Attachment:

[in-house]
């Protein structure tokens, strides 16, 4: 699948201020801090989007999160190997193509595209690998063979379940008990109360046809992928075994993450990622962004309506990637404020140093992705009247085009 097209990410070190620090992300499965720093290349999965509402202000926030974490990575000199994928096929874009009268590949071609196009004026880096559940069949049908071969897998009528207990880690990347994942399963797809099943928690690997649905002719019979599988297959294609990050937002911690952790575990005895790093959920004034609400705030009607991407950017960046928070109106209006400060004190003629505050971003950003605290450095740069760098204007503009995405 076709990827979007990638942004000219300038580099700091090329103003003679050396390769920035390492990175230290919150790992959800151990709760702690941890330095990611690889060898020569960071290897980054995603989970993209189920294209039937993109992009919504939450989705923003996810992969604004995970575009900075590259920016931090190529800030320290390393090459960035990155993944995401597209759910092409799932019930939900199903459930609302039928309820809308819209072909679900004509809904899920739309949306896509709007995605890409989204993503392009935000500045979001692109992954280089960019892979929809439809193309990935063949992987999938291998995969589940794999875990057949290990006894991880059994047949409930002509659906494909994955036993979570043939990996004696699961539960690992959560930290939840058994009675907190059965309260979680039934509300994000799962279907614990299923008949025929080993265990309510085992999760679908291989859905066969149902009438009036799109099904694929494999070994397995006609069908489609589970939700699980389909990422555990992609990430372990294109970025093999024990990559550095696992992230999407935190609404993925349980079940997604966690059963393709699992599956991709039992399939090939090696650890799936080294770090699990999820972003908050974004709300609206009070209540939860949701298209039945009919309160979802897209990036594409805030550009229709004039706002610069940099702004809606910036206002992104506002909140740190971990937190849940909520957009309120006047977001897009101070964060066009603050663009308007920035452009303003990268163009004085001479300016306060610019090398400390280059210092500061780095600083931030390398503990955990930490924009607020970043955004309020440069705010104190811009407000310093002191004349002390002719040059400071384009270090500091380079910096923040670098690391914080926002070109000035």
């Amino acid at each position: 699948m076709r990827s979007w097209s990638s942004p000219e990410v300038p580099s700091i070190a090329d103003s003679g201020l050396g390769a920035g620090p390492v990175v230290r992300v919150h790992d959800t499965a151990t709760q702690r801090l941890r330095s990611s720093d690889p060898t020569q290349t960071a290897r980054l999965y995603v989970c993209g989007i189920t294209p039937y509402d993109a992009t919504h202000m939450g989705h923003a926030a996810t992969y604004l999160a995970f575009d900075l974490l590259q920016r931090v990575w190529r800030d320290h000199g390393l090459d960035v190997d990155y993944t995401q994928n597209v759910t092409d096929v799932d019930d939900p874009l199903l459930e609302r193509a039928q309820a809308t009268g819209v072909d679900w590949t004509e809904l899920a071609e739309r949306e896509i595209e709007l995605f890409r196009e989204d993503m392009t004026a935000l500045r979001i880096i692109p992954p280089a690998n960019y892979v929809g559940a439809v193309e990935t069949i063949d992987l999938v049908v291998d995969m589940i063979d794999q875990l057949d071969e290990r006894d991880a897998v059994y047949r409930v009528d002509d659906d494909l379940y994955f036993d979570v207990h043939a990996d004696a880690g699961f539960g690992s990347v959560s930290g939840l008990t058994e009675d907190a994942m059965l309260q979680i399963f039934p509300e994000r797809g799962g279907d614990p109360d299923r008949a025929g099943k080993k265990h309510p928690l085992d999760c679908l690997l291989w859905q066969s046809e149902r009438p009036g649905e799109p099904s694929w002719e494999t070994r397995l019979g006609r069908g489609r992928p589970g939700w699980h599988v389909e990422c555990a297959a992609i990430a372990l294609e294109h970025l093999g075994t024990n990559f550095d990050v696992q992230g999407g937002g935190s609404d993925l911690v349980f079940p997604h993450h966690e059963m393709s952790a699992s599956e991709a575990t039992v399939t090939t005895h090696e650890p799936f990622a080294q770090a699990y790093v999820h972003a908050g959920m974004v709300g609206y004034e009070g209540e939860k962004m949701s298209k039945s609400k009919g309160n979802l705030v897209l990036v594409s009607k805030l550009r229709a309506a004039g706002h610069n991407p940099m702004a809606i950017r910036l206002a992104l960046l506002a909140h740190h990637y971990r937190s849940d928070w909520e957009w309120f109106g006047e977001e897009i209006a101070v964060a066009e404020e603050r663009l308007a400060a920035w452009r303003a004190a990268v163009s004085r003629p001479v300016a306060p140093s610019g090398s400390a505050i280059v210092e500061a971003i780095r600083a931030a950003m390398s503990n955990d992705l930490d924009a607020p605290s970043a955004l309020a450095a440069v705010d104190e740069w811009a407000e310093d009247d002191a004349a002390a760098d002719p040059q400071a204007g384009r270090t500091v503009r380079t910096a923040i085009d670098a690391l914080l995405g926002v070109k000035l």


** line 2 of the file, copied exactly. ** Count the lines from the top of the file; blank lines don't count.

């Protein structure tokens, strides 16, 4: 699948201020801090989007999160190997193509595209690998063979379940008990109360046809992928075994993450990622962004309506990637404020140093992705009247085009 097209990410070190620090992300499965720093290349999965509402202000926030974490990575000199994928096929874009009268590949071609196009004026880096559940069949049908071969897998009528207990880690990347994942399963797809099943928690690997649905002719019979599988297959294609990050937002911690952790575990005895790093959920004034609400705030009607991407950017960046928070109106209006400060004190003629505050971003950003605290450095740069760098204007503009995405 076709990827979007990638942004000219300038580099700091090329103003003679050396390769920035390492990175230290919150790992959800151990709760702690941890330095990611690889060898020569960071290897980054995603989970993209189920294209039937993109992009919504939450989705923003996810992969604004995970575009900075590259920016931090190529800030320290390393090459960035990155993944995401597209759910092409799932019930939900199903459930609302039928309820809308819209072909679900004509809904899920739309949306896509709007995605890409989204993503392009935000500045979001692109992954280089960019892979929809439809193309990935063949992987999938291998995969589940794999875990057949290990006894991880059994047949409930002509659906494909994955036993979570043939990996004696699961539960690992959560930290939840058994009675907190059965309260979680039934509300994000799962279907614990299923008949025929080993265990309510085992999760679908291989859905066969149902009438009036799109099904694929494999070994397995006609069908489609589970939700699980389909990422555990992609990430372990294109970025093999024990990559550095696992992230999407935190609404993925349980079940997604966690059963393709699992599956991709039992399939090939090696650890799936080294770090699990999820972003908050974004709300609206009070209540939860949701298209039945009919309160979802897209990036594409805030550009229709004039706002610069940099702004809606910036206002992104506002909140740190971990937190849940909520957009309120006047977001897009101070964060066009603050663009308007920035452009303003990268163009004085001479300016306060610019090398400390280059210092500061780095600083931030390398503990955990930490924009607020970043955004309020440069705010104190811009407000310093002191004349002390002719040059400071384009270090500091380079910096923040670098690391914080926002070109000035």